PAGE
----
The Sandman: Why Neil Gaiman Chose Gwendoline Christie Over Tom Ellis For Lucifer?

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Earlier this week, Netflix announced its cast for the live-action adaptation of Neil Gaiman’s critically acclaimed graphic novelĀ The Sandman. Published first in 1989, there have been numerous attempts at adapting this towering tome of stories that have inspired the flourishing genre of dark fantasy. Often compared with Alan Moore’s WatchmenĀ for its cultural significance, its gigantic size in terms of stories, and intellectual capacity has made a live-action adaptation ofĀ The SandmanĀ so torturous. However, after decades of developmental hell, the online streaming giant has finally greenlit the series with Tom Sturridge, Charles Dance, Boyd Holbrook, Gwendoline Christie, Vivienne Acheampong, Asim Chaudhry, and Sanjeev Bhaskar starring in major roles.

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The Sandman

Related: Sandman: Everything We Know About DCā€™s Netflix Series

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While the casting decision has been met with much excitement, the gender-swapping roles of Lucifer Morningstar and Lucien have caught the attention of fans. With Vivienne Acheampong playing the role of Lucienne, the Chief Librarian in the Dreaming, and Gwendoline Christie portraying the role of Lucifer Morningstar, the Ruler of Hell, the burning question is, why Tom Ellis was not considered for the role of Lucifer inĀ The Sandman?

Tom Ellis Lucifer The Sandman

Tom Ellis rose to meteoric fame for his portrayal of the Devil in the seriesĀ Lucifer, which was later picked up by Netflix when the show was canceled by Fox after three seasons. While the first three seasons had received mixed reviews, the fourth season was widely acclaimed by fans and critics, especially praising the acting performance of Tom Ellis as Lucifer himself. With Netflix developing bothĀ The Sandman and the final season ofĀ Lucifer, why didn’t Neil Gaiman cast Ellis as the Ruler of Hell?

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Recently, Gaiman answered this question which was asked by a fan on Tumblr. Here’s the full statement:

“The theology and cosmogony ofĀ LuciferĀ is a long way fromĀ Sandman’s. It’s ‘inspired by’ Sandman, but you can’t easily retrofit theĀ LuciferĀ version to get back toĀ Sandman, if you see what I mean. It seemed easier and more fun to have theĀ SandmanĀ version of Lucifer be, well, much closer to theĀ SandmanĀ version of Lucifer.”

While fans of Tom Ellis might be disappointed, Neil Gaiman surely raises a valid point. Despite the revival ofĀ LuciferĀ in its later seasons, the character and the show had parted their ways from the original source material a long time back. While the show might have the Devil as its major protagonist, the dark and urban theme is developed to better suit the current fan demographic. As a result, the character needs to be re-written forĀ The Sandman, since the show will be exploring the mysterious realms of Dream, and in some scenes, literal Hell.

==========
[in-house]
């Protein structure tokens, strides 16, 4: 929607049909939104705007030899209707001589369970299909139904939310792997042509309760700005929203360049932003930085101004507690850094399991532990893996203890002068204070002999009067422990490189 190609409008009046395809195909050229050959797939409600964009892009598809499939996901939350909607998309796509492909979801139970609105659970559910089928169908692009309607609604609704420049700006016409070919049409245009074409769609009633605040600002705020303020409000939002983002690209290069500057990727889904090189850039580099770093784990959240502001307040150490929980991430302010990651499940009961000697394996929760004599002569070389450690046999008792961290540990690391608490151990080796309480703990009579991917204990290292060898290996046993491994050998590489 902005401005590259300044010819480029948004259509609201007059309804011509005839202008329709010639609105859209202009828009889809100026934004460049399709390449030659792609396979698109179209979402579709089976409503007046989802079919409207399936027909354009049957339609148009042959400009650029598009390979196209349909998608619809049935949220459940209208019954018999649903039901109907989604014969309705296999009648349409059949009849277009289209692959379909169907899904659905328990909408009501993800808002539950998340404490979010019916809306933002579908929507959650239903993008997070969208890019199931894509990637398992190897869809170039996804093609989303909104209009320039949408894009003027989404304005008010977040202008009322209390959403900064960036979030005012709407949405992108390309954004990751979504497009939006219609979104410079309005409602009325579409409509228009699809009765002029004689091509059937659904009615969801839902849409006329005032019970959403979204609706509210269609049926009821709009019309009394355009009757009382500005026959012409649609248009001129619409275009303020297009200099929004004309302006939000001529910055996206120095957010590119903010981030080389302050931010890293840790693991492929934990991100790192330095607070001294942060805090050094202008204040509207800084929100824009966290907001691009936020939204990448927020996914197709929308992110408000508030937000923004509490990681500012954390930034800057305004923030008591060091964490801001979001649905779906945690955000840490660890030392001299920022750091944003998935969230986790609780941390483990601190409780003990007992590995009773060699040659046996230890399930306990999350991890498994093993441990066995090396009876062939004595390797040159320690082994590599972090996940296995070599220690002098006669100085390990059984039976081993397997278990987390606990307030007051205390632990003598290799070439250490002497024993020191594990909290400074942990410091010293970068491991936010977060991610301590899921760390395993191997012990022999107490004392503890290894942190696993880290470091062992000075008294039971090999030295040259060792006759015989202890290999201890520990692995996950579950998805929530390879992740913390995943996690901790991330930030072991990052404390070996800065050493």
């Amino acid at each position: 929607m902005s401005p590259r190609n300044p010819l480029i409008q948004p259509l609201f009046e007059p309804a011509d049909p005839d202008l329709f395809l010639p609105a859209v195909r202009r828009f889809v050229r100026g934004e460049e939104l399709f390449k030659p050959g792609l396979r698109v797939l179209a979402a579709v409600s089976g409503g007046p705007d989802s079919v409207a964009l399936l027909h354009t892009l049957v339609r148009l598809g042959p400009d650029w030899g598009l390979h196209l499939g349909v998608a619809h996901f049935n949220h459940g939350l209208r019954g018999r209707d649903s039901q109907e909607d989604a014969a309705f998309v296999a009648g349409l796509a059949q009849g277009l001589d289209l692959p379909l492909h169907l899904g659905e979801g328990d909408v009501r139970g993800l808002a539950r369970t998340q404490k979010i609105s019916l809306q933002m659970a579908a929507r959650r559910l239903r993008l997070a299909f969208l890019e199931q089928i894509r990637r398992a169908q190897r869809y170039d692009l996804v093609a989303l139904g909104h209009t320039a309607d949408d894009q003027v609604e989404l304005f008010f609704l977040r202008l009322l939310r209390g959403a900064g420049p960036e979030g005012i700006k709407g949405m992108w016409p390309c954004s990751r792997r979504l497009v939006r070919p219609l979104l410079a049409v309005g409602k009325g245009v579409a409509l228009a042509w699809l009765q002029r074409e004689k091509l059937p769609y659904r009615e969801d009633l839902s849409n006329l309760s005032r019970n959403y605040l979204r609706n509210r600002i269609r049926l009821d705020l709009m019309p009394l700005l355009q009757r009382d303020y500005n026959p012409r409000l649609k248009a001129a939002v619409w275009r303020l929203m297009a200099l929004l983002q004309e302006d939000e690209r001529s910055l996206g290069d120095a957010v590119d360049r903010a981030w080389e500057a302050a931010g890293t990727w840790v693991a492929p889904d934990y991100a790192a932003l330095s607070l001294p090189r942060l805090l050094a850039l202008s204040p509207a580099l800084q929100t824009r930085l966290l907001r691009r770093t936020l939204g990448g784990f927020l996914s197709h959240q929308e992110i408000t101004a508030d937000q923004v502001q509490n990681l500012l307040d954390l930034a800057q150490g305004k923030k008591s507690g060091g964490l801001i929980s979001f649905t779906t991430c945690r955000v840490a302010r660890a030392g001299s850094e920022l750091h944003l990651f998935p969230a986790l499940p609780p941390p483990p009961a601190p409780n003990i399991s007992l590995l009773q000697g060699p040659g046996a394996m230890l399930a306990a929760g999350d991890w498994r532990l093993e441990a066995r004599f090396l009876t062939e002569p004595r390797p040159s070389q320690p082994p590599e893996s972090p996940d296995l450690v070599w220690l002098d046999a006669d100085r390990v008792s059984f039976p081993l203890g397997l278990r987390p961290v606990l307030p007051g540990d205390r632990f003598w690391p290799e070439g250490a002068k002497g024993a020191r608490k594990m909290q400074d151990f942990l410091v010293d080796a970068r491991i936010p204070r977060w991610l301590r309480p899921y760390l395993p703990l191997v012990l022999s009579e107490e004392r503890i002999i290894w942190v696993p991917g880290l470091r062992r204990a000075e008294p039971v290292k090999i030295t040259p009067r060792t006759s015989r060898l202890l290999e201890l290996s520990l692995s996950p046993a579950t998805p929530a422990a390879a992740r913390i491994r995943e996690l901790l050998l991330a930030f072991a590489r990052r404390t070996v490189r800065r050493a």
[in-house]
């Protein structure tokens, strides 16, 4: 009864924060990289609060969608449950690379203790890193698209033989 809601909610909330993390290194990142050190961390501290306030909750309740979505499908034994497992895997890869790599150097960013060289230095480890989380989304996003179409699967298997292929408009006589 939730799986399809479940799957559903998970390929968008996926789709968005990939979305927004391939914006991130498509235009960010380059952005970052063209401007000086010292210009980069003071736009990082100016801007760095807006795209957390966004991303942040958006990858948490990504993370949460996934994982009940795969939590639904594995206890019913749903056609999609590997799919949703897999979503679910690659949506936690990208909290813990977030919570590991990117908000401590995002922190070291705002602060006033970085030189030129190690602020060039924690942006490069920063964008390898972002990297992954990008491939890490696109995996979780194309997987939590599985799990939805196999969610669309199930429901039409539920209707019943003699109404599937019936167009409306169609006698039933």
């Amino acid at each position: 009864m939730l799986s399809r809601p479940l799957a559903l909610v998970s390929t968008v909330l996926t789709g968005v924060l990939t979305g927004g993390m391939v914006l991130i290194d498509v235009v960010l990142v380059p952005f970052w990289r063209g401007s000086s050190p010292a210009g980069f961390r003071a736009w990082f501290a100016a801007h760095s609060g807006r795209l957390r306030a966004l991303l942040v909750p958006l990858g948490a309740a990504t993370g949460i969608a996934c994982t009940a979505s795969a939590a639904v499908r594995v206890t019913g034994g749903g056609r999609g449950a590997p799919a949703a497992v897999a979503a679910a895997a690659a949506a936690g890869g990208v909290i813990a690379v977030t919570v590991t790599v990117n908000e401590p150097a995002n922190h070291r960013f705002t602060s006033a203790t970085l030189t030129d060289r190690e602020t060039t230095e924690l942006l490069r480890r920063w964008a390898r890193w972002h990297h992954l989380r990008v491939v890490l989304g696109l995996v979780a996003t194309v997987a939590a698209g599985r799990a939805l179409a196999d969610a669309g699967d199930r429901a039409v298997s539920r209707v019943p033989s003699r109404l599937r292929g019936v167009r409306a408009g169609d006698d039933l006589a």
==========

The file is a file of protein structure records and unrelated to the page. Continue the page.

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In a recent interview, Neil Gaiman has also revealed his plans for the upcoming live-action television series. Ahead of the release of his audiobook on Audible, Gaiman said that he will be approaching the series with a new perspective that can gel easily with the current timeline, instead of adapting each panel to the screen while stuck in the early ’90s.

“Doing the Netflix TV series, we’re very much looking at that as going, ‘Okay, it is 2020, let’s say that I was doing Sandman starting in 2020, what would we do? How would we change things? What gender would this character be? Who would this person be? What would be happening?”

“For Netflix right now, people have tried making some movies and TV adaptations for 30 years, and actively tried making them for 25 years, and they’ve never worked, and they never worked because of all the special effects and what would be needed to do the special effects. They never worked because you were making something that was adult. People would write Sandman movie scripts, and they go, ‘But it’s an R-rated movie, and we can’t have $100 million R-rated movies.’ So, that wouldn’t happen. You needed to get to a world in which long-form storytelling is an advantage rather than a disadvantage. And the fact that we have seventy-five issues of SandmanĀ plus — essentially, 13 full books — worth of material, is a really good thing. It’s not a drawback. It’s on our side. And the fact that we’re in a world in which we can take things that only existed in comic book art, and that can now exist in reality.”

While it surely might be a bit unsettling for a few fans to witness a gender-swapped Lucifer, considering the imposing screen presence Gwendoline Christie possesses, we can’t wait for theĀ Game of ThronesĀ alumnus to weave her magic once again in the realms of Hell.

No release date has yet been revealed for The Sandman.

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Written by Akash Senapati

Articles Published: 373

Akash is the Lead Content Strategist for FandomWire. Having started as a writer for FandomWire back in 2020, he now manages a global team of writers who share the same passion for motion arts, from Martin Scorsese to the latest MCU flick. He loves DC Comics, Anime, Pink Floyd, and sleeping in no particular order. His favorite graphic-medium writers are Grant Morrison, Chris Claremont, Christopher Priest, Garth Ennis, and Eiichiro Oda. Prep time > Aliens.